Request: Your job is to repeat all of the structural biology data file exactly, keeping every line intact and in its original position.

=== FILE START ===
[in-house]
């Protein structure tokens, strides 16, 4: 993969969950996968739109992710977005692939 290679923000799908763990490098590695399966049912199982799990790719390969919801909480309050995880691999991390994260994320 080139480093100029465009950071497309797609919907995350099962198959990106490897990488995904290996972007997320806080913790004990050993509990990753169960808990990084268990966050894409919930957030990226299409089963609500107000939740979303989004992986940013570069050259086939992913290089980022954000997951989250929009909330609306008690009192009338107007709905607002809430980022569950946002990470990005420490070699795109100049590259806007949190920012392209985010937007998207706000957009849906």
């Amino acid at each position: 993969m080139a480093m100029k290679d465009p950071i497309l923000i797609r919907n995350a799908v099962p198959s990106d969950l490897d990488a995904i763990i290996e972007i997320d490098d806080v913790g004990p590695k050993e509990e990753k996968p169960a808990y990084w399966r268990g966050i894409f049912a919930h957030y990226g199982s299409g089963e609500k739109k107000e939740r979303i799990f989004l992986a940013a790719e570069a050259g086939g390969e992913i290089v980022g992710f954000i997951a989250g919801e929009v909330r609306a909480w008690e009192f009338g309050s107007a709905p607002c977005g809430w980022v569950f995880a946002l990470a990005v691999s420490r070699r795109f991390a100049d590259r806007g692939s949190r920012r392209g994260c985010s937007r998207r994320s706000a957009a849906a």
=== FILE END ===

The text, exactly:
[in-house]
């Protein structure tokens, strides 16, 4: 993969969950996968739109992710977005692939 290679923000799908763990490098590695399966049912199982799990790719390969919801909480309050995880691999991390994260994320 080139480093100029465009950071497309797609919907995350099962198959990106490897990488995904290996972007997320806080913790004990050993509990990753169960808990990084268990966050894409919930957030990226299409089963609500107000939740979303989004992986940013570069050259086939992913290089980022954000997951989250929009909330609306008690009192009338107007709905607002809430980022569950946002990470990005420490070699795109100049590259806007949190920012392209985010937007998207706000957009849906």
């Amino acid at each position: 993969m080139a480093m100029k290679d465009p950071i497309l923000i797609r919907n995350a799908v099962p198959s990106d969950l490897d990488a995904i763990i290996e972007i997320d490098d806080v913790g004990p590695k050993e509990e990753k996968p169960a808990y990084w399966r268990g966050i894409f049912a919930h957030y990226g199982s299409g089963e609500k739109k107000e939740r979303i799990f989004l992986a940013a790719e570069a050259g086939g390969e992913i290089v980022g992710f954000i997951a989250g919801e929009v909330r609306a909480w008690e009192f009338g309050s107007a709905p607002c977005g809430w980022v569950f995880a946002l990470a990005v691999s420490r070699r795109f991390a100049d590259r806007g692939s949190r920012r392209g994260c985010s937007r998207r994320s706000a957009a849906a």